Ask yourself these questions about each of the sources you select to build your narrative for your literature review and your arguments for your proposed study's importance and design, as well as your evidence and arguments about what your study findings mean.
Does your source raise questions you hadn't considered or make claims that shape your thinking? -Integrate these into your arguments to develop and focus them further
Does your source provide evidence for any of your arguments? -Integrate the relevant evidence or data into your own argument and explain its significance
Does your source take a position counter to any of your arguments? -Include these sources to strengthen your own arguments by explaining and providing evidence of why you disagree with them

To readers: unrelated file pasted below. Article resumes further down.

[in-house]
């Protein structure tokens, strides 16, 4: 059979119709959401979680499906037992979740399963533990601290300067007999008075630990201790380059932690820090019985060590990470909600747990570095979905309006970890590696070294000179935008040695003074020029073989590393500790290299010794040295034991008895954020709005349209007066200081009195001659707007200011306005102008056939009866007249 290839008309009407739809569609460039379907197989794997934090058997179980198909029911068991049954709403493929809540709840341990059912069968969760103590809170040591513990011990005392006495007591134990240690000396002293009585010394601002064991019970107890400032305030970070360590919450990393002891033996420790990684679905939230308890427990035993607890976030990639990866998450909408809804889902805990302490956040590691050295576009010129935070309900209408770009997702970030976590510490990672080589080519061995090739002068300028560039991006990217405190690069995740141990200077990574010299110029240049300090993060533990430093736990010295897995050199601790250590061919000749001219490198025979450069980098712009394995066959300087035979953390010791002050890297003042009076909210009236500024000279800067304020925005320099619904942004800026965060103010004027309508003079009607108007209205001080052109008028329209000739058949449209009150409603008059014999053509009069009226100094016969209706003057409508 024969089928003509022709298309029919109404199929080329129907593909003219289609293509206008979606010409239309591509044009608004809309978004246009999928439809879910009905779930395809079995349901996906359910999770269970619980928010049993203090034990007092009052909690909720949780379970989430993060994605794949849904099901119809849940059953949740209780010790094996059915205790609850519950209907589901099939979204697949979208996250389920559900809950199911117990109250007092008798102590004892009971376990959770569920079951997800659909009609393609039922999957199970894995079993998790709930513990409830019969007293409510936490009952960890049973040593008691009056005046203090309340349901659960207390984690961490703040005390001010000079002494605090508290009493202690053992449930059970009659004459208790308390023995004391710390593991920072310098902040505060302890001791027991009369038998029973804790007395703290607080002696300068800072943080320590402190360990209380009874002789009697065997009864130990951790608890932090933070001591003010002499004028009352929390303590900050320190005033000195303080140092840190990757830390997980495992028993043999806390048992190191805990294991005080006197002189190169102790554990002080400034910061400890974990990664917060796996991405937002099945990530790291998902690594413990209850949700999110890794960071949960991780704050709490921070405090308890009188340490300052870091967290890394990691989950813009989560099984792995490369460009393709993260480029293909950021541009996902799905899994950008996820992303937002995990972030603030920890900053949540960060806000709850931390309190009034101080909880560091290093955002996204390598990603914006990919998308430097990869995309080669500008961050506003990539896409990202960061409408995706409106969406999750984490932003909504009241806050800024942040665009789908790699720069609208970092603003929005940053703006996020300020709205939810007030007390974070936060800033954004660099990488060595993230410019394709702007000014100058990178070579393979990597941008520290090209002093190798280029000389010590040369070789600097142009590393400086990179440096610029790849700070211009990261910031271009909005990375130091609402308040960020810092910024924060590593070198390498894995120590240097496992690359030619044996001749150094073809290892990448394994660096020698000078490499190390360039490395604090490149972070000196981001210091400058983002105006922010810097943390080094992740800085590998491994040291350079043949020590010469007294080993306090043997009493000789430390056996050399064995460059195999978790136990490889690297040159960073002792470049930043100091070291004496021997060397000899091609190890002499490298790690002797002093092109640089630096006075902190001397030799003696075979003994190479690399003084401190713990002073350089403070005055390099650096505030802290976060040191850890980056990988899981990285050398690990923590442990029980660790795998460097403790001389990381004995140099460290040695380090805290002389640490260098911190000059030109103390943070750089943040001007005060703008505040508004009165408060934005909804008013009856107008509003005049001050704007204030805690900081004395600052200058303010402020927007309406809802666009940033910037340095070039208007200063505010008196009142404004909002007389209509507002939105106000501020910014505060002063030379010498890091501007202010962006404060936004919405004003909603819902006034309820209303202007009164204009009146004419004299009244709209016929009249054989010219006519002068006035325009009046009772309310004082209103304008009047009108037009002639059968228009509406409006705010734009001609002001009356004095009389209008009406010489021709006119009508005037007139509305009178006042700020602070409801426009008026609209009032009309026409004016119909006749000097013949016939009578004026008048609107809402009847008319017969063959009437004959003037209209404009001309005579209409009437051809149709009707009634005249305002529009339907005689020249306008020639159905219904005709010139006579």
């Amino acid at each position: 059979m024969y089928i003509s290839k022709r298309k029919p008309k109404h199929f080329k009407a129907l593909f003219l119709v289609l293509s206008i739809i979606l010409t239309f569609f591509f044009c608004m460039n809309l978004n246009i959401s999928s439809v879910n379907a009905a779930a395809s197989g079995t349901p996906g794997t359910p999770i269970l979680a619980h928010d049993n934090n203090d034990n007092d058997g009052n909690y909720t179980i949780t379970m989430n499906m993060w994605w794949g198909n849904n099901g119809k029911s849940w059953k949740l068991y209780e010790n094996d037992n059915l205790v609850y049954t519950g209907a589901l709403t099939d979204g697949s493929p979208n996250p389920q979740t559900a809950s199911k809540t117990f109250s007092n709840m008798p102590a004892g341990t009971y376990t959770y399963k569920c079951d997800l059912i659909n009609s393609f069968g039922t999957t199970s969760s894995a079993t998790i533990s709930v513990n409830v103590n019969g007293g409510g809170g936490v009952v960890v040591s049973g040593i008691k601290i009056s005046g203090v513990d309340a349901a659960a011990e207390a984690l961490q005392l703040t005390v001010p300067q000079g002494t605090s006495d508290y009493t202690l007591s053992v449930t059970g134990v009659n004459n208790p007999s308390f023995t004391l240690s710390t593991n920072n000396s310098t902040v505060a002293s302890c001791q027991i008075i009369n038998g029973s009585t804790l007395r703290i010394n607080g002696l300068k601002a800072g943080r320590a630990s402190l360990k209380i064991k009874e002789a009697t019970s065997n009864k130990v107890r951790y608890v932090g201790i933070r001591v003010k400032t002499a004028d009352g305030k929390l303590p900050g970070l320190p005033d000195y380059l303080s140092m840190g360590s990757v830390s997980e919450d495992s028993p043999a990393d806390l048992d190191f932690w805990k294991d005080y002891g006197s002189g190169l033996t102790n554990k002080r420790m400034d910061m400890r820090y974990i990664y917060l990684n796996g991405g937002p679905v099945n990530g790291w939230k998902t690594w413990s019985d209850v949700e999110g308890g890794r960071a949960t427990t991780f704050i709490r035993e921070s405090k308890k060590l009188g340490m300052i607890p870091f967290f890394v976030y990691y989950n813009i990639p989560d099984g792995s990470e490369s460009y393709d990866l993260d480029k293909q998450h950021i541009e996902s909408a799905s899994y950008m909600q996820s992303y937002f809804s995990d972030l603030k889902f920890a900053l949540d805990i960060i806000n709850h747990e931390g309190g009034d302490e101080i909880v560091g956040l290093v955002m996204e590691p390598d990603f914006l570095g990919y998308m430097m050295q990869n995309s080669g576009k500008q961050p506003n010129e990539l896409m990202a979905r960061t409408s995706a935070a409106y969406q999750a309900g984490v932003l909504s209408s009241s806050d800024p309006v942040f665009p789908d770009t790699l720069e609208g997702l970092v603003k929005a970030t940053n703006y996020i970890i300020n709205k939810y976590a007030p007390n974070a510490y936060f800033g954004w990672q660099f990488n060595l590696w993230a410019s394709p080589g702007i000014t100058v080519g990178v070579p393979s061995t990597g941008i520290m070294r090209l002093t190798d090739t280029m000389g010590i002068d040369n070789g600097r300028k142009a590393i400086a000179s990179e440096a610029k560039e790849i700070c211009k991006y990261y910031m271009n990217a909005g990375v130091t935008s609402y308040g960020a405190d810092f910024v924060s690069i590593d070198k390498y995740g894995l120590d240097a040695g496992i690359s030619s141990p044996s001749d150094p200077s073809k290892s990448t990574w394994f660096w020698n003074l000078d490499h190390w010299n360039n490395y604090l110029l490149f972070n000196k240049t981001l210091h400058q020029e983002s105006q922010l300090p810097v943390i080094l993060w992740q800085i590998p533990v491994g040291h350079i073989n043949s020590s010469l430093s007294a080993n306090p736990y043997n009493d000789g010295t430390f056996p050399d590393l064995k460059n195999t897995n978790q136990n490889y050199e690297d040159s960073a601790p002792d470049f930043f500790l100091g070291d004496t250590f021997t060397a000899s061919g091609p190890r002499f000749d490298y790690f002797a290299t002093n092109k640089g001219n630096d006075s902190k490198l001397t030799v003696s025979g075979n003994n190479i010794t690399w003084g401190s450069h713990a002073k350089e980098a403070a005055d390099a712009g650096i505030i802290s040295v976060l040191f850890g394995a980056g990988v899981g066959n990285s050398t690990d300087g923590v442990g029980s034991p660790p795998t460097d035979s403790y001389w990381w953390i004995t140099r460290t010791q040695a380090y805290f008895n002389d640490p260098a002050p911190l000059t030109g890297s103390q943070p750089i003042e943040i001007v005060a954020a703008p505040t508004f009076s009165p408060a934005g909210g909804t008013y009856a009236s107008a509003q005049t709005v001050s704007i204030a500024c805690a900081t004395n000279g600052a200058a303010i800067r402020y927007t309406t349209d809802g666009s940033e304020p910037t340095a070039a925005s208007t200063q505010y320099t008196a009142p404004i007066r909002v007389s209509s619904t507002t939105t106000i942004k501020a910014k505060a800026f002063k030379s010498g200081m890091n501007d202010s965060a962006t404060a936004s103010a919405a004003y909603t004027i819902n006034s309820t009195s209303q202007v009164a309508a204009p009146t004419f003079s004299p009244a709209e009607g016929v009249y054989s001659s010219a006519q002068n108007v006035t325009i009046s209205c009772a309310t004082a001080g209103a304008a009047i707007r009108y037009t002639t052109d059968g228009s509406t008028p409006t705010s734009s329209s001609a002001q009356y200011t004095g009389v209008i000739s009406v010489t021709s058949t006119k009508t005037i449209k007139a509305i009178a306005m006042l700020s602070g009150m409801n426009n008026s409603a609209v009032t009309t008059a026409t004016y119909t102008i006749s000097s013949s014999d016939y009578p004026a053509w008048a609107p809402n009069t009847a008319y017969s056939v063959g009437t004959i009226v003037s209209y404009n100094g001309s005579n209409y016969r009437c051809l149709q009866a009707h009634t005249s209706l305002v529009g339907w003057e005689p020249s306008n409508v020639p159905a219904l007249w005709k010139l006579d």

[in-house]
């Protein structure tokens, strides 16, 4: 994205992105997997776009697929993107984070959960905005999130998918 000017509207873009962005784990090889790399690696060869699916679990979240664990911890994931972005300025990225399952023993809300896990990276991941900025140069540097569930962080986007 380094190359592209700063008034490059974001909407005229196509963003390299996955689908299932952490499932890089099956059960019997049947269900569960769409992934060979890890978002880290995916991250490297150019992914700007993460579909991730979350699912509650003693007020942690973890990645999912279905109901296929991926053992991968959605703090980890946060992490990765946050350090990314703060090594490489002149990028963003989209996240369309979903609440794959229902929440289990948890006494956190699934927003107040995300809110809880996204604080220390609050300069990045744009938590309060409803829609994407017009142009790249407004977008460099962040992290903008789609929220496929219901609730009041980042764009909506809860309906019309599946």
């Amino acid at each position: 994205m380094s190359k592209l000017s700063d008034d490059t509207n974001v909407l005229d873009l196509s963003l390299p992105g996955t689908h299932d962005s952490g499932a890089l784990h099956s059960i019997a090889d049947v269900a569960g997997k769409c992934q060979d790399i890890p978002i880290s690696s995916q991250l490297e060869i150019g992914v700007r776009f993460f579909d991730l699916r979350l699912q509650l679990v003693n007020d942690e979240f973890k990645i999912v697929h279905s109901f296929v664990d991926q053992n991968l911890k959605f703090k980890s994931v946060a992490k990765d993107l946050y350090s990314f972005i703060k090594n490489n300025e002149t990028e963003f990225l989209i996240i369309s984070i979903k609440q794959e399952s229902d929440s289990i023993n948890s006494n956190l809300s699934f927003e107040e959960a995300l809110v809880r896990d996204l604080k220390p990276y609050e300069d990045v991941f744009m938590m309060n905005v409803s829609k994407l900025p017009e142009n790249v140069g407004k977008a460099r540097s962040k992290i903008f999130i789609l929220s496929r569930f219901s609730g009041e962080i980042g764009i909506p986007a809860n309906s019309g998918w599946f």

What relationships do you see between your sources? -Integrate the arguments and evidence from your sources together to use them as building blocks for your own conclusions and arguments
How will you use your source to build your proposed study and research design? -What methods and assessments are used? What are the characteristics of the populations studied? How will you apply the source's theoretical positions, issues discussed, and claims to build your arguments and justifications for your own proposed study and research design?
What do your study findings tell you about your research hypothesis? -Analyze your evidence and observations to show in your Conclusion how they link to your broader hypothesis.
What do your study findings mean in the context of existing research and theoretical frameworks? -Use the evidence from your research sources in your Conclusion to make an argument about what your study findings mean.